For Carlos Sainz, so much of last weekend was totally alien. The Spaniard’s not a man who has ever compromised on testing. Race preparation wasn’t just short for last week’s Extreme E series, coronavirus made it non-existent.
After an hour of complete frustration, Sainz forced himself to look at the bigger picture, then went in search of Spark Racing Technology’s chairman Nicolas Wertans, with whom he spent the next hour.
Despite numerous power-steering problems and a handful of other issues, Wertans told DirtFish he was “happy and relieved” at the Odyssey 21 SUV’s maiden competitive outing.
It was a similar story from XE CEO Alejandro Agag, who compared last weekend’s Saudi Arabian opener favorably with the first Formula E test when 18 of 20 cars went down on their respective shakedown runs.
Beyond the technical problems, there was also a deep-rooted concern about the BOS damper on offer – a damper that is currently scheduled for use on all four remaining rounds of the 2021 series.
Lack of pre-event testing
Asked for his thoughts on round one in AlUla, Wertans told DirtFish: “It’s a great day. It’s not just fine, it’s very fine. We have been developing and testing and engineering this car for two years. We delivered the cars six months ago and there was some anxiety and some stress.
“The guys are very demanding competitors with huge experience. They were not here to judge the car but to race against each other. We knew they would be extremely strong on what they request from the car, but we are relieved and happy right now.
“We all saw some accidents, but from these accidents, there were no injuries, which is great. We are happy and relieved.”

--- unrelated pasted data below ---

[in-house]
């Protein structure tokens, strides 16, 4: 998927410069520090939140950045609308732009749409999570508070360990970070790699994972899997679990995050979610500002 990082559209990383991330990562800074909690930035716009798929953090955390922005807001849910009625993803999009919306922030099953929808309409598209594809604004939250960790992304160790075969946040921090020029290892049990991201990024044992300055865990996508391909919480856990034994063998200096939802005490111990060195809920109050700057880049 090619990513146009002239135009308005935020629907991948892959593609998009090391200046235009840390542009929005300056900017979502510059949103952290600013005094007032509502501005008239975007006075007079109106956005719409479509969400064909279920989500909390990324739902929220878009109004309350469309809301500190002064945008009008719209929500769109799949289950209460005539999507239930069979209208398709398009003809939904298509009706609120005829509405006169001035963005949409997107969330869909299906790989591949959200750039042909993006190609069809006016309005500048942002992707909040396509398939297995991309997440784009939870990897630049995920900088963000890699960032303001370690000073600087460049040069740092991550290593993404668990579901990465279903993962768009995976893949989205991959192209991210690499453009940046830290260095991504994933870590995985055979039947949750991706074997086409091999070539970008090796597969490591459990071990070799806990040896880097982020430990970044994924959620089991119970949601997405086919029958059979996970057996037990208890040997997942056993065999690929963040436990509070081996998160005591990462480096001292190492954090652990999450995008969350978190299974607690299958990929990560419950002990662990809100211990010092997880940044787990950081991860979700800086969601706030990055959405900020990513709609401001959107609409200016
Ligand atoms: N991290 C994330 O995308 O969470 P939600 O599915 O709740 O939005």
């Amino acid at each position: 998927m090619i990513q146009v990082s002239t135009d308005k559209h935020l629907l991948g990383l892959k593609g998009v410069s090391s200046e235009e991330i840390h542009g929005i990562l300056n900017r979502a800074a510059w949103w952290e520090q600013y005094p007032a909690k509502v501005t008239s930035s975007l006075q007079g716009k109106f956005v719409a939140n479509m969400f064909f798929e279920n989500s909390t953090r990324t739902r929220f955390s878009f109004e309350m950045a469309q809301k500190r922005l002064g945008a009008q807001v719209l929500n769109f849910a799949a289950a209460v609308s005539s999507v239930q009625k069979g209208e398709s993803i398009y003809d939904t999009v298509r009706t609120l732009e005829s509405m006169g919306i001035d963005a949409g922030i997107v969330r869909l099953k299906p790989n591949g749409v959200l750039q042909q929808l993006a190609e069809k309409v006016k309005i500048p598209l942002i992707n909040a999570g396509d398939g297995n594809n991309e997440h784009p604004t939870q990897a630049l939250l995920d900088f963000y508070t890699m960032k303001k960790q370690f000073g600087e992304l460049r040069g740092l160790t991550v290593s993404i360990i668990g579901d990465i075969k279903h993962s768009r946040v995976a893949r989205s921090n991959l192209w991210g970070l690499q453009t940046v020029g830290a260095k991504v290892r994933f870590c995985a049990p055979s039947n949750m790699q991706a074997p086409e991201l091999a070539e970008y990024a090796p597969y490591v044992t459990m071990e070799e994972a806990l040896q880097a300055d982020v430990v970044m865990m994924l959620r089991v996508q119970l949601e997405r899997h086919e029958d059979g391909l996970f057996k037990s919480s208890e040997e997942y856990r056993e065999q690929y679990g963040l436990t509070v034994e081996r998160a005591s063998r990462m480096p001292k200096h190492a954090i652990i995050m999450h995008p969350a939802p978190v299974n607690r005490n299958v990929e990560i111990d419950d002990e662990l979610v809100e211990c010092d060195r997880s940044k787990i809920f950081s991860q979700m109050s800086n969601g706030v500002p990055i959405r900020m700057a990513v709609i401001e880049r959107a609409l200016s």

Three race simulations were planned, but one-by-one COVID-19 canceled them. That’s not to say there wasn’t plenty of pre-event testing completed.
“Always you want more testing,” said Wertans, “but [what] Alejandro Agag [said] is 100% true – we had testing events canceled at the last minute. This meant we didn’t have [time running] rims, tires, dampers, suspension – so many different things and the battery, obviously.
“In reality, we missed 10 to 15 days of testing. But we did make hundreds of kilometers – we were here [in Saudi Arabia] testing for nearly two weeks a year ago. We did all we could. It’s totally awkward to race with no simulation. It’s a huge thing. We tested, but this is not the same as a race sim.”
Asked about specific power-steering issues, Wertans said: “We should be careful what is being said before we know. I left a meeting [to talk to DirtFish] where we were looking into a power-steering [issue]. There aren’t so many. I know one team thought it was a power-steering [problem], but no. The power-steering issue happened after – or during – the accident, but it wasn’t the cause.
ABT Cupra driver Claudia Hürtgen said she was suffering power-steering problems before her qualifying crash.
Wertans added: “I wouldn’t talk about one particular person or accident if she said so…
“Many of these power-steering things are small. You know we have big wheels and big tires in very demanding terrain. We have done hundreds of kilometers in testing without any problems.”
It’s not for me to decide if we give [the drivers] a choice of different [specifications of] dampers. That’s up to the championship, but it’s not something we would recommendNicolas Wertans, Spark Racing Technologies chairman
One of the higher-profile failures came on the very first lap of the AlUla Desert X-Prix circuit, when Sara Price stopped in the Chip Ganassi Racing car. Wertans felt the rough nature of the track was partly to blame.
“There were some big bumps on the track,” he said, “and sometimes they will make some events in the electronics or in the car happen that cannot be fully explained. And if some of the components, batteries, controllers, or inverters can see a default and shut off. But this issue, it’s already so long ago. It’s gone and it’s solved.”